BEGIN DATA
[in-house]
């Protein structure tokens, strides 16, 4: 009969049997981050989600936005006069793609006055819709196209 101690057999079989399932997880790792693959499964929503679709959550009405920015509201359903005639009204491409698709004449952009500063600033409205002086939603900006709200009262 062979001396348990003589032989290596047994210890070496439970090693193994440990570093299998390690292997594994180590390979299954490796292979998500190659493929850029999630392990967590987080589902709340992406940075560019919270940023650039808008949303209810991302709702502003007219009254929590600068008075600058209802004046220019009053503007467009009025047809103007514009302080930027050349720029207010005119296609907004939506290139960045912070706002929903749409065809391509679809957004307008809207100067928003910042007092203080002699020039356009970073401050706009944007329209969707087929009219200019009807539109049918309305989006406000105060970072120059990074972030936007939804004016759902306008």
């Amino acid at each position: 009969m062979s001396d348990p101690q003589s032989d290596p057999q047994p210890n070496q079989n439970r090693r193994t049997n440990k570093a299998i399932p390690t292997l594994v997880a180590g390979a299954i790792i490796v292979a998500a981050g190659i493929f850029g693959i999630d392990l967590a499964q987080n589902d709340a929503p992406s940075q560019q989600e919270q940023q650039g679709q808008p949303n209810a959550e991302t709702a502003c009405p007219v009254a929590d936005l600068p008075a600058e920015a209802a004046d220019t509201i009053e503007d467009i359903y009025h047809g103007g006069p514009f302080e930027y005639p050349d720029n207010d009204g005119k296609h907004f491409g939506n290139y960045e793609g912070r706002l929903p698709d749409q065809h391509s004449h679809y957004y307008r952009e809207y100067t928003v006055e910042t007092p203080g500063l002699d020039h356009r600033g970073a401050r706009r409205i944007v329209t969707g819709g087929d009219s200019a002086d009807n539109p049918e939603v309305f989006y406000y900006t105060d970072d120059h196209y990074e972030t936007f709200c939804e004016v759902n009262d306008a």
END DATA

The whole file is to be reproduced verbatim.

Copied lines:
[in-house]
């Protein structure tokens, strides 16, 4: 009969049997981050989600936005006069793609006055819709196209 101690057999079989399932997880790792693959499964929503679709959550009405920015509201359903005639009204491409698709004449952009500063600033409205002086939603900006709200009262 062979001396348990003589032989290596047994210890070496439970090693193994440990570093299998390690292997594994180590390979299954490796292979998500190659493929850029999630392990967590987080589902709340992406940075560019919270940023650039808008949303209810991302709702502003007219009254929590600068008075600058209802004046220019009053503007467009009025047809103007514009302080930027050349720029207010005119296609907004939506290139960045912070706002929903749409065809391509679809957004307008809207100067928003910042007092203080002699020039356009970073401050706009944007329209969707087929009219200019009807539109049918309305989006406000105060970072120059990074972030936007939804004016759902306008």
């Amino acid at each position: 009969m062979s001396d348990p101690q003589s032989d290596p057999q047994p210890n070496q079989n439970r090693r193994t049997n440990k570093a299998i399932p390690t292997l594994v997880a180590g390979a299954i790792i490796v292979a998500a981050g190659i493929f850029g693959i999630d392990l967590a499964q987080n589902d709340a929503p992406s940075q560019q989600e919270q940023q650039g679709q808008p949303n209810a959550e991302t709702a502003c009405p007219v009254a929590d936005l600068p008075a600058e920015a209802a004046d220019t509201i009053e503007d467009i359903y009025h047809g103007g006069p514009f302080e930027y005639p050349d720029n207010d009204g005119k296609h907004f491409g939506n290139y960045e793609g912070r706002l929903p698709d749409q065809h391509s004449h679809y957004y307008r952009e809207y100067t928003v006055e910042t007092p203080g500063l002699d020039h356009r600033g970073a401050r706009r409205i944007v329209t969707g819709g087929d009219s200019a002086d009807n539109p049918e939603v309305f989006y406000y900006t105060d970072d120059h196209y990074e972030t936007f709200c939804e004016v759902n009262d306008a």